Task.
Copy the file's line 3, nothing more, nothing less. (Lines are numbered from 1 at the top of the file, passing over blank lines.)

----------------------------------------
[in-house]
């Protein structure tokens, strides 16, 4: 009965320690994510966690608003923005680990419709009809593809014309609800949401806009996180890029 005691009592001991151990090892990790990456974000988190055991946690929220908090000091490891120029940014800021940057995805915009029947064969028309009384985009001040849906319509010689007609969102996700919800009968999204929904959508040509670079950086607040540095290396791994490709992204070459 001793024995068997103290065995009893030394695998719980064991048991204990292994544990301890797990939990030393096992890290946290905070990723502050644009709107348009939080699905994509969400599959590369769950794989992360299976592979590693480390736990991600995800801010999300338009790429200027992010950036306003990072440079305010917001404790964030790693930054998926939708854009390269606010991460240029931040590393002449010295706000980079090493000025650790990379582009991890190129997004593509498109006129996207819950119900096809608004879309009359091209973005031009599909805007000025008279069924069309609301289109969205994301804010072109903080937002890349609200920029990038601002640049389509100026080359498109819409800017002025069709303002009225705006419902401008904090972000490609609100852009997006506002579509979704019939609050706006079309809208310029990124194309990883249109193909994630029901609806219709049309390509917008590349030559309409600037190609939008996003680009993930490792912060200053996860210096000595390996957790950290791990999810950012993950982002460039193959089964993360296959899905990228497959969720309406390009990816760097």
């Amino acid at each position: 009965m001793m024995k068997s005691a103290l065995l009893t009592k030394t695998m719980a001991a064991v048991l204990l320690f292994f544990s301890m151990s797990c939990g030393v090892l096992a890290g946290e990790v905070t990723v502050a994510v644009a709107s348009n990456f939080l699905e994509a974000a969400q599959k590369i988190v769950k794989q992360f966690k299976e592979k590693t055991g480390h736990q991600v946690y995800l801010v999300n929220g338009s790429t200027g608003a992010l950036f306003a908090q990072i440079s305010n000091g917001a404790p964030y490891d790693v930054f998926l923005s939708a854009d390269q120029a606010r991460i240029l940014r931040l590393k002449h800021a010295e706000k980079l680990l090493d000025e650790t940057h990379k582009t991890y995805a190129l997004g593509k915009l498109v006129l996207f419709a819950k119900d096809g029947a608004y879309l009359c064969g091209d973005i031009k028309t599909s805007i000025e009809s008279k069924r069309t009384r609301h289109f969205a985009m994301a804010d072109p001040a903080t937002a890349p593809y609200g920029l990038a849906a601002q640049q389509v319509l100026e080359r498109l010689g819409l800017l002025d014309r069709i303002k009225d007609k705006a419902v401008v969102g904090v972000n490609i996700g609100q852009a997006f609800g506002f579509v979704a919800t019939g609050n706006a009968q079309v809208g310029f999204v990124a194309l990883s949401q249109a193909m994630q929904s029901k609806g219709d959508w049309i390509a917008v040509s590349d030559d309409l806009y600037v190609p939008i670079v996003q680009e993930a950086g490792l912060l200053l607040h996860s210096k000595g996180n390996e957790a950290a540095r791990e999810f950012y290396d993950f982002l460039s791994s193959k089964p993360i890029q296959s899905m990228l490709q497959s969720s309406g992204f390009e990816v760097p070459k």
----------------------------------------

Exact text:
């Amino acid at each position: 009965m001793m024995k068997s005691a103290l065995l009893t009592k030394t695998m719980a001991a064991v048991l204990l320690f292994f544990s301890m151990s797990c939990g030393v090892l096992a890290g946290e990790v905070t990723v502050a994510v644009a709107s348009n990456f939080l699905e994509a974000a969400q599959k590369i988190v769950k794989q992360f966690k299976e592979k590693t055991g480390h736990q991600v946690y995800l801010v999300n929220g338009s790429t200027g608003a992010l950036f306003a908090q990072i440079s305010n000091g917001a404790p964030y490891d790693v930054f998926l923005s939708a854009d390269q120029a606010r991460i240029l940014r931040l590393k002449h800021a010295e706000k980079l680990l090493d000025e650790t940057h990379k582009t991890y995805a190129l997004g593509k915009l498109v006129l996207f419709a819950k119900d096809g029947a608004y879309l009359c064969g091209d973005i031009k028309t599909s805007i000025e009809s008279k069924r069309t009384r609301h289109f969205a985009m994301a804010d072109p001040a903080t937002a890349p593809y609200g920029l990038a849906a601002q640049q389509v319509l100026e080359r498109l010689g819409l800017l002025d014309r069709i303002k009225d007609k705006a419902v401008v969102g904090v972000n490609i996700g609100q852009a997006f609800g506002f579509v979704a919800t019939g609050n706006a009968q079309v809208g310029f999204v990124a194309l990883s949401q249109a193909m994630q929904s029901k609806g219709d959508w049309i390509a917008v040509s590349d030559d309409l806009y600037v190609p939008i670079v996003q680009e993930a950086g490792l912060l200053l607040h996860s210096k000595g996180n390996e957790a950290a540095r791990e999810f950012y290396d993950f982002l460039s791994s193959k089964p993360i890029q296959s899905m990228l490709q497959s969720s309406g992204f390009e990816v760097p070459k």